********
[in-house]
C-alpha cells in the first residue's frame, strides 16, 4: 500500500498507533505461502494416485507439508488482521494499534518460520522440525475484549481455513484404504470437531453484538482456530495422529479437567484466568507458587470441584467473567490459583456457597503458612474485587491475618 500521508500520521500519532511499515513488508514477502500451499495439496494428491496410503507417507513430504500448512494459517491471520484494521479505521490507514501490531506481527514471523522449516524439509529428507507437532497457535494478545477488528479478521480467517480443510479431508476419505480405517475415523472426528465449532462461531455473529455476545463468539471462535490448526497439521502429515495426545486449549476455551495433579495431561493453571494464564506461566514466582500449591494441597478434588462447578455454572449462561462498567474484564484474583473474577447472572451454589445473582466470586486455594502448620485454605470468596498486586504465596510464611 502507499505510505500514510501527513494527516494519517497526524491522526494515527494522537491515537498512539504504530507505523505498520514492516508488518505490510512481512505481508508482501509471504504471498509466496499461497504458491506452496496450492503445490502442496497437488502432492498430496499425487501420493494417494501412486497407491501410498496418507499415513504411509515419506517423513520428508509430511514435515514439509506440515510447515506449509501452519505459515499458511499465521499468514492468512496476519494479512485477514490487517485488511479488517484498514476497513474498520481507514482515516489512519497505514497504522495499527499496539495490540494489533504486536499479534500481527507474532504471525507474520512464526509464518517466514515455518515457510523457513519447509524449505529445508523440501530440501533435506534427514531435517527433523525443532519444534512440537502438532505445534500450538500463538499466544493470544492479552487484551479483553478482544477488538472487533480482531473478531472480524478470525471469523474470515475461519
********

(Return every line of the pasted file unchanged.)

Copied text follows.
[in-house]
C-alpha cells in the first residue's frame, strides 16, 4: 500500500498507533505461502494416485507439508488482521494499534518460520522440525475484549481455513484404504470437531453484538482456530495422529479437567484466568507458587470441584467473567490459583456457597503458612474485587491475618 500521508500520521500519532511499515513488508514477502500451499495439496494428491496410503507417507513430504500448512494459517491471520484494521479505521490507514501490531506481527514471523522449516524439509529428507507437532497457535494478545477488528479478521480467517480443510479431508476419505480405517475415523472426528465449532462461531455473529455476545463468539471462535490448526497439521502429515495426545486449549476455551495433579495431561493453571494464564506461566514466582500449591494441597478434588462447578455454572449462561462498567474484564484474583473474577447472572451454589445473582466470586486455594502448620485454605470468596498486586504465596510464611 502507499505510505500514510501527513494527516494519517497526524491522526494515527494522537491515537498512539504504530507505523505498520514492516508488518505490510512481512505481508508482501509471504504471498509466496499461497504458491506452496496450492503445490502442496497437488502432492498430496499425487501420493494417494501412486497407491501410498496418507499415513504411509515419506517423513520428508509430511514435515514439509506440515510447515506449509501452519505459515499458511499465521499468514492468512496476519494479512485477514490487517485488511479488517484498514476497513474498520481507514482515516489512519497505514497504522495499527499496539495490540494489533504486536499479534500481527507474532504471525507474520512464526509464518517466514515455518515457510523457513519447509524449505529445508523440501530440501533435506534427514531435517527433523525443532519444534512440537502438532505445534500450538500463538499466544493470544492479552487484551479483553478482544477488538472487533480482531473478531472480524478470525471469523474470515475461519